Aerial imagery of the Haiti-Dominican Republic border shows the clear toll of deforestation fueled by energy poverty. (Image source)
By addressing energy poverty effectively, there is a good chance we can alleviate poverty, reduce greenhouse gas emissions, and improve access to education, health services, clean water, and other development outcomes.
How do we address energy poverty effectively?
I believe the answer lies in green energy and the free market.
The fact that there are 2.4 billion people without access to modern energy – living with virtually the same energy resources as our cavemen ancestors 125,000 years ago - is something I see as one of the largest market failures in the world today. It is a market failure because these people are paying customers receiving substandard quality and service.
A vision for addressing energy poverty.
Enter the 21st century green energy entrepreneur. This green energy entrepreneur sells energy products such as LED lamps, solar home systems, clean burning cook stoves, solar powered drip irrigation systems and biogas digesters. These systems cost more upfront than traditional energy resources like kerosene and charcoal, but a fraction of the cost over a longer period of time. All of these systems pay for themselves through energy savings and increased revenue generation in a matter of months, not years.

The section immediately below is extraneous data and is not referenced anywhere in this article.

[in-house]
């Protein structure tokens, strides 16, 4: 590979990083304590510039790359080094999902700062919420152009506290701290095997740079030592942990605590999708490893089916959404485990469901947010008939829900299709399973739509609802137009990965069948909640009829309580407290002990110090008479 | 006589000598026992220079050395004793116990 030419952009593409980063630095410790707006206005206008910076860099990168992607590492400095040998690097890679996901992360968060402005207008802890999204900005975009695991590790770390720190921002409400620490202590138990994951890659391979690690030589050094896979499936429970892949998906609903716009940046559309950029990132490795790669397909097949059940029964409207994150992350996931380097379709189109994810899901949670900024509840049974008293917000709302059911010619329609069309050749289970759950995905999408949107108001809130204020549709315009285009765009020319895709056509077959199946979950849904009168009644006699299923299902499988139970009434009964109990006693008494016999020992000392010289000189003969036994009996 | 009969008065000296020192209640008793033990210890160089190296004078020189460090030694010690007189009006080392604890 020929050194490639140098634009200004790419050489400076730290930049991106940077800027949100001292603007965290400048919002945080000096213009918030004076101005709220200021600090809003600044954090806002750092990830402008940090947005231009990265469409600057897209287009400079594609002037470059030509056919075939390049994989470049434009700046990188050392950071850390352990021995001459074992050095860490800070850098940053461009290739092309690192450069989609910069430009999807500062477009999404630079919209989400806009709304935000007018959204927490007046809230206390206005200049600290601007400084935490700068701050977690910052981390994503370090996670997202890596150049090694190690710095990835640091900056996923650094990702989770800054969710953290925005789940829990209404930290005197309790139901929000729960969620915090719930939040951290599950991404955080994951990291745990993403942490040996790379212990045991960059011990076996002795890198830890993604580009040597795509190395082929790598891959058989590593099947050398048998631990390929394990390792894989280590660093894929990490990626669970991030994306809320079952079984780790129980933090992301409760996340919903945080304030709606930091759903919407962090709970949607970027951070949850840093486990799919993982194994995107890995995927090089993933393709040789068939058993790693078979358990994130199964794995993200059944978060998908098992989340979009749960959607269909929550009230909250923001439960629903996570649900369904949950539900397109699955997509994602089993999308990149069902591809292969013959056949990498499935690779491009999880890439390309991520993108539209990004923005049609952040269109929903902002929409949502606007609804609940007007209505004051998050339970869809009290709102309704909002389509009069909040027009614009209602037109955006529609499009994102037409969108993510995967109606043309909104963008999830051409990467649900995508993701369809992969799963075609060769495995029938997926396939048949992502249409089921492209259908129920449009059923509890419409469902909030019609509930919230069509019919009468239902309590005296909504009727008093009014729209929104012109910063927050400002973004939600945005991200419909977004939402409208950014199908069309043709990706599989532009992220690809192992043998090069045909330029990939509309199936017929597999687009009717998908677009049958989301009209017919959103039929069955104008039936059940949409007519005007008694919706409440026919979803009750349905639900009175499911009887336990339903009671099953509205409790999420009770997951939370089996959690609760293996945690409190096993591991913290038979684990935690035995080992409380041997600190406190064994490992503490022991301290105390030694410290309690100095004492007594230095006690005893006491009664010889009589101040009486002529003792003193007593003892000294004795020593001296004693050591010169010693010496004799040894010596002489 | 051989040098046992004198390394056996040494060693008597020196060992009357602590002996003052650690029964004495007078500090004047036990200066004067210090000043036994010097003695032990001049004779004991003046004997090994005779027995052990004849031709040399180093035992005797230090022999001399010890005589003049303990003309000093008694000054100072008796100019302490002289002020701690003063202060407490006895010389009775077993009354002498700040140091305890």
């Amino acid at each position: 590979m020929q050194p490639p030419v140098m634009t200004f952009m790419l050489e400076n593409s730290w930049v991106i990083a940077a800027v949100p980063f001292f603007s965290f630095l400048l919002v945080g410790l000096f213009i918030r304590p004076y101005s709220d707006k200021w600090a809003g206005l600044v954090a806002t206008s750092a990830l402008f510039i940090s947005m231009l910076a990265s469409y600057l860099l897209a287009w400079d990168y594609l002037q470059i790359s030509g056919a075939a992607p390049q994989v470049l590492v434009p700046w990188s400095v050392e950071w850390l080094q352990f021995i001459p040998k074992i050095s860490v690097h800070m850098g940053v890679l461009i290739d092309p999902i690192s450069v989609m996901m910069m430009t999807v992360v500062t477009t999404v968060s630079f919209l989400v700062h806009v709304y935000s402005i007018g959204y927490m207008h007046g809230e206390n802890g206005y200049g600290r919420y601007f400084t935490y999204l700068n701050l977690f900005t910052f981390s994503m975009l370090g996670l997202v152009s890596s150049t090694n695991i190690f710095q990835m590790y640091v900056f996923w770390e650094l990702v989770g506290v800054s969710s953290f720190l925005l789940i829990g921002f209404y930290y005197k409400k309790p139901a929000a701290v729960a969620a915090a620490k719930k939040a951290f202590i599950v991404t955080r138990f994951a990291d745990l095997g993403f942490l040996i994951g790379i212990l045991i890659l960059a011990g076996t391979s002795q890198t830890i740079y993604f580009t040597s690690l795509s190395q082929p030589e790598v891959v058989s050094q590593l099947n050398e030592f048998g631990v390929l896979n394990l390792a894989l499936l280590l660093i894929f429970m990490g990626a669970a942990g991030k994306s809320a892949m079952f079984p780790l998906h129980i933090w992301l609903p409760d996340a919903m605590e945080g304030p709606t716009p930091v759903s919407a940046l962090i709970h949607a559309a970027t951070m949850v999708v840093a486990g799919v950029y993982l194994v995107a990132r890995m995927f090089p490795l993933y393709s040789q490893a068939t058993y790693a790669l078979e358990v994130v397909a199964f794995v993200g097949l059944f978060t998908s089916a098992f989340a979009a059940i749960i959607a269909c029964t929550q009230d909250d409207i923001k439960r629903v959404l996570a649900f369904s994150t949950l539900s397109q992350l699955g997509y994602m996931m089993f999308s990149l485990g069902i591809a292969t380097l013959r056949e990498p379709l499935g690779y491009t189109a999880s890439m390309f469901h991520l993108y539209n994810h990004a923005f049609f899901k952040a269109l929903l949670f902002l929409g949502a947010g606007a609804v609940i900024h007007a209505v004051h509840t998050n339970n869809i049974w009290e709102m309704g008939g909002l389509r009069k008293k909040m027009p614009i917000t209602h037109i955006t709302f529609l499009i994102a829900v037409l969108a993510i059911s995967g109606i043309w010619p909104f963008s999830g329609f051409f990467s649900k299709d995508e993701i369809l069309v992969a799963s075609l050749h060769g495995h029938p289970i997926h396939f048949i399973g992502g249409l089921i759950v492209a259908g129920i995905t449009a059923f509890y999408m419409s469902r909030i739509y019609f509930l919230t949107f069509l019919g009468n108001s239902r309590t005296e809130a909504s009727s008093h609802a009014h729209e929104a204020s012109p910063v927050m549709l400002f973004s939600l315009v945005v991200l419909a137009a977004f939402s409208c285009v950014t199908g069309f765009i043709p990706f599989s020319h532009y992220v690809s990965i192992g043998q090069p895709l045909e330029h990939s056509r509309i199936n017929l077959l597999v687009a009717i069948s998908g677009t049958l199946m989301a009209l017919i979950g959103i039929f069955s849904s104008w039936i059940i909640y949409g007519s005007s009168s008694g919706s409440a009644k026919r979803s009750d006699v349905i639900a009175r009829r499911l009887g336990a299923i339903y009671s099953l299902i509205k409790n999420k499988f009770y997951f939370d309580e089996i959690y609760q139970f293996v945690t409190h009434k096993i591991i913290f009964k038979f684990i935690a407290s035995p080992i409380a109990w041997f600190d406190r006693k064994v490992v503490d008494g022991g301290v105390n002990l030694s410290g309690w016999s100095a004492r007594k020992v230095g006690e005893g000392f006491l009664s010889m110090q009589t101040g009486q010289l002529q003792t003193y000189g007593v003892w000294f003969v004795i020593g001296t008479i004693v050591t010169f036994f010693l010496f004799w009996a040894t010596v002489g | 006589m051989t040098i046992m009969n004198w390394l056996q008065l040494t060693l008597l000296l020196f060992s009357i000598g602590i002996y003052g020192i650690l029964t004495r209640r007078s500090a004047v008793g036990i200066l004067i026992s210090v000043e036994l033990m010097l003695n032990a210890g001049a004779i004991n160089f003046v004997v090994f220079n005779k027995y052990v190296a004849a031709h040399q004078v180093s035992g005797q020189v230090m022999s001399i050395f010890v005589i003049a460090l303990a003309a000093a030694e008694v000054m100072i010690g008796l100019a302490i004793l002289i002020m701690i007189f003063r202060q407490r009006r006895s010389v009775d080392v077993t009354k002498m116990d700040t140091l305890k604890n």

To make these systems affordable to everyone, the green energy entrepreneur works with microfinance institutions which act as bankers to the poor. Similar to the way that we in the West often would not be able to afford a car without a car loan, or a house without a mortgage, these microfinance institutions provide loans for these green energy systems.
All of a sudden, even the poorest, those earning $1 -6 a day, are able to purchase green energy in a way that accommodates their subsistence income patterns. Within 10 years, market failure is well on its way to being corrected, and green energy entrepreneurs are creatively setting about reaching those parts of the population not yet reached. More than a billion people have received access to some form of modern energy and green energy businesses form one of the largest industries in the developing world, only smaller in size than agriculture. It becomes standard to see green energy in even the most remote and poor households.